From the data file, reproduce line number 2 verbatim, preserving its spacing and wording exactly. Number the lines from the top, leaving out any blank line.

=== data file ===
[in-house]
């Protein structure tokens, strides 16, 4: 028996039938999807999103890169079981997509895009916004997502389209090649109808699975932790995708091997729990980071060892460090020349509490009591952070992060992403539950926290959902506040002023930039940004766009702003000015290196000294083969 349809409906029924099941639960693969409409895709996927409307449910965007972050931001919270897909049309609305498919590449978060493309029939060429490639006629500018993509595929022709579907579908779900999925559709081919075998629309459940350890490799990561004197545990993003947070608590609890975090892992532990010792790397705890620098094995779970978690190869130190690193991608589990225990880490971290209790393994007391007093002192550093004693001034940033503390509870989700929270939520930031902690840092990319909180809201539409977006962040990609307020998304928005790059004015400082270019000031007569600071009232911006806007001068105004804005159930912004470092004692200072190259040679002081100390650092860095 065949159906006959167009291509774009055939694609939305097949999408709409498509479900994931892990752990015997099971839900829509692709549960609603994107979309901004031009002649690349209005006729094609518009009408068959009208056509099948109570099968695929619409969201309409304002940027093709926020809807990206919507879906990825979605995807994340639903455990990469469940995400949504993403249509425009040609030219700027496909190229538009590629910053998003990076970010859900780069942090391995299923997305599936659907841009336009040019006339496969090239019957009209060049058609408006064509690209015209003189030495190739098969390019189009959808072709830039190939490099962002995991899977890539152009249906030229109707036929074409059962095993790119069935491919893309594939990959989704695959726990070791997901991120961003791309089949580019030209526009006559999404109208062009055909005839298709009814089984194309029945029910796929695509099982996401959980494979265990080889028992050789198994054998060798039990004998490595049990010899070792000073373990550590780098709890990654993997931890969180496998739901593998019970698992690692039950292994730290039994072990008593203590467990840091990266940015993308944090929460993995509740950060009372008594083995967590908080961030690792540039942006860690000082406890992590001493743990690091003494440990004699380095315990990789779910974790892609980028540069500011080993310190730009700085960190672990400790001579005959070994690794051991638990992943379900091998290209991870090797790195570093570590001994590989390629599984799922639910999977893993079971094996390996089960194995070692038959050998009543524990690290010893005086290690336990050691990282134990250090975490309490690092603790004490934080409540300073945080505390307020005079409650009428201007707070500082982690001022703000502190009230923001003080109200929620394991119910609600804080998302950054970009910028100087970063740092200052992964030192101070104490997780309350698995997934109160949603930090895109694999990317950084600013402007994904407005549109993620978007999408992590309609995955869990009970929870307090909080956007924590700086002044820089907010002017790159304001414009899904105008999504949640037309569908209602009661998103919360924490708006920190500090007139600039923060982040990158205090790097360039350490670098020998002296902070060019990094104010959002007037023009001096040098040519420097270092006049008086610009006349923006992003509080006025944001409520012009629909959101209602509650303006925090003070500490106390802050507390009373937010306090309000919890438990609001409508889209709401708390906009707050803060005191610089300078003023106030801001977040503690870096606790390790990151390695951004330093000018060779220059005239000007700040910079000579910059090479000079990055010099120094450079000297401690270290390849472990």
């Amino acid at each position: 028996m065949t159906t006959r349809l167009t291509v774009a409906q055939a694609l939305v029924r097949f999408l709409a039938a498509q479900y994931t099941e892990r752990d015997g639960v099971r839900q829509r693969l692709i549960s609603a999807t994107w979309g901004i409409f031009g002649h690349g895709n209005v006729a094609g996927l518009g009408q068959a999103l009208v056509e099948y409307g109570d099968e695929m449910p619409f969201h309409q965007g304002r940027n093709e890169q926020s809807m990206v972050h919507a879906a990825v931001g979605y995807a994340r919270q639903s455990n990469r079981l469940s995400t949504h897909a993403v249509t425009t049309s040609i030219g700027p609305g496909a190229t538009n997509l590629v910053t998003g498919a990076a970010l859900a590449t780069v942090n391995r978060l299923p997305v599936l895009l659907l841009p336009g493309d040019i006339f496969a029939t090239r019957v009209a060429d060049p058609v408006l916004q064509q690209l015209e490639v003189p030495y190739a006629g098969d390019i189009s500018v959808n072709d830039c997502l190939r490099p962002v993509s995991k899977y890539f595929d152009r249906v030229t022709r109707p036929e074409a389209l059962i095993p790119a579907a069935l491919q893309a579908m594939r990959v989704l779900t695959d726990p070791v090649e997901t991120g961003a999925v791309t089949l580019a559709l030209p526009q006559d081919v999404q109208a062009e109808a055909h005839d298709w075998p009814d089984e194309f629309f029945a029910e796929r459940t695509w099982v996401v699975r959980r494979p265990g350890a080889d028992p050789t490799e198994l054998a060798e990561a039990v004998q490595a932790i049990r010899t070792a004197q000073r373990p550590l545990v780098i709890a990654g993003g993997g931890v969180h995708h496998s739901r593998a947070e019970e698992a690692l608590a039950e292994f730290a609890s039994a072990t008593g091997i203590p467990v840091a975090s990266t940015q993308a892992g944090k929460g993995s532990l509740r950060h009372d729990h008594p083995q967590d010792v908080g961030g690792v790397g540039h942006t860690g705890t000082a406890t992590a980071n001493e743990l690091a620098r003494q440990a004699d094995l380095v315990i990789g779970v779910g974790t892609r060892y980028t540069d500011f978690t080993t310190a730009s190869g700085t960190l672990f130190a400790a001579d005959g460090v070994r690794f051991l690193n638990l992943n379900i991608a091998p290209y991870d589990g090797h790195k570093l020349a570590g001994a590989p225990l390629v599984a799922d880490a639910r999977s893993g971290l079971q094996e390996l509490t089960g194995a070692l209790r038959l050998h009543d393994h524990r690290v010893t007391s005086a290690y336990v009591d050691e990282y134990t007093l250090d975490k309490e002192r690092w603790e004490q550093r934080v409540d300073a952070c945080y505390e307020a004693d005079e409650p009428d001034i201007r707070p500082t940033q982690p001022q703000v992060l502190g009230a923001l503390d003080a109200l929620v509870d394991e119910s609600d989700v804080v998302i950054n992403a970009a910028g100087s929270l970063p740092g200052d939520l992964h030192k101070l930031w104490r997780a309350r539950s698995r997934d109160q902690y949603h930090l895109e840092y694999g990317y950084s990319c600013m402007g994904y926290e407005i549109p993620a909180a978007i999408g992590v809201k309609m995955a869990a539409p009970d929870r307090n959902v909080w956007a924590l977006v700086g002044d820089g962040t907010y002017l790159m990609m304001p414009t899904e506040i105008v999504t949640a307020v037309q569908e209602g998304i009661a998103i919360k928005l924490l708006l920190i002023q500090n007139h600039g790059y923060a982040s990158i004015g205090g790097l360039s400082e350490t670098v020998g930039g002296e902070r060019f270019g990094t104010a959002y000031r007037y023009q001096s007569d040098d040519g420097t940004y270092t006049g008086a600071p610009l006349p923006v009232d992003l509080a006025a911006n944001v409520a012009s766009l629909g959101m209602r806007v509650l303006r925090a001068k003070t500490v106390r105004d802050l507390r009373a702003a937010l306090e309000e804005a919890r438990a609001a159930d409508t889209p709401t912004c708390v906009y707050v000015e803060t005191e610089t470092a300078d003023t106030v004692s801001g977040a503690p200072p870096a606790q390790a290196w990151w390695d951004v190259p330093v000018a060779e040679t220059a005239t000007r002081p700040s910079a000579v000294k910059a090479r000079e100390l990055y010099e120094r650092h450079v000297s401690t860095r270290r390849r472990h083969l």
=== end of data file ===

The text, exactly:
């Protein structure tokens, strides 16, 4: 028996039938999807999103890169079981997509895009916004997502389209090649109808699975932790995708091997729990980071060892460090020349509490009591952070992060992403539950926290959902506040002023930039940004766009702003000015290196000294083969 349809409906029924099941639960693969409409895709996927409307449910965007972050931001919270897909049309609305498919590449978060493309029939060429490639006629500018993509595929022709579907579908779900999925559709081919075998629309459940350890490799990561004197545990993003947070608590609890975090892992532990010792790397705890620098094995779970978690190869130190690193991608589990225990880490971290209790393994007391007093002192550093004693001034940033503390509870989700929270939520930031902690840092990319909180809201539409977006962040990609307020998304928005790059004015400082270019000031007569600071009232911006806007001068105004804005159930912004470092004692200072190259040679002081100390650092860095 065949159906006959167009291509774009055939694609939305097949999408709409498509479900994931892990752990015997099971839900829509692709549960609603994107979309901004031009002649690349209005006729094609518009009408068959009208056509099948109570099968695929619409969201309409304002940027093709926020809807990206919507879906990825979605995807994340639903455990990469469940995400949504993403249509425009040609030219700027496909190229538009590629910053998003990076970010859900780069942090391995299923997305599936659907841009336009040019006339496969090239019957009209060049058609408006064509690209015209003189030495190739098969390019189009959808072709830039190939490099962002995991899977890539152009249906030229109707036929074409059962095993790119069935491919893309594939990959989704695959726990070791997901991120961003791309089949580019030209526009006559999404109208062009055909005839298709009814089984194309029945029910796929695509099982996401959980494979265990080889028992050789198994054998060798039990004998490595049990010899070792000073373990550590780098709890990654993997931890969180496998739901593998019970698992690692039950292994730290039994072990008593203590467990840091990266940015993308944090929460993995509740950060009372008594083995967590908080961030690792540039942006860690000082406890992590001493743990690091003494440990004699380095315990990789779910974790892609980028540069500011080993310190730009700085960190672990400790001579005959070994690794051991638990992943379900091998290209991870090797790195570093570590001994590989390629599984799922639910999977893993079971094996390996089960194995070692038959050998009543524990690290010893005086290690336990050691990282134990250090975490309490690092603790004490934080409540300073945080505390307020005079409650009428201007707070500082982690001022703000502190009230923001003080109200929620394991119910609600804080998302950054970009910028100087970063740092200052992964030192101070104490997780309350698995997934109160949603930090895109694999990317950084600013402007994904407005549109993620978007999408992590309609995955869990009970929870307090909080956007924590700086002044820089907010002017790159304001414009899904105008999504949640037309569908209602009661998103919360924490708006920190500090007139600039923060982040990158205090790097360039350490670098020998002296902070060019990094104010959002007037023009001096040098040519420097270092006049008086610009006349923006992003509080006025944001409520012009629909959101209602509650303006925090003070500490106390802050507390009373937010306090309000919890438990609001409508889209709401708390906009707050803060005191610089300078003023106030801001977040503690870096606790390790990151390695951004330093000018060779220059005239000007700040910079000579910059090479000079990055010099120094450079000297401690270290390849472990």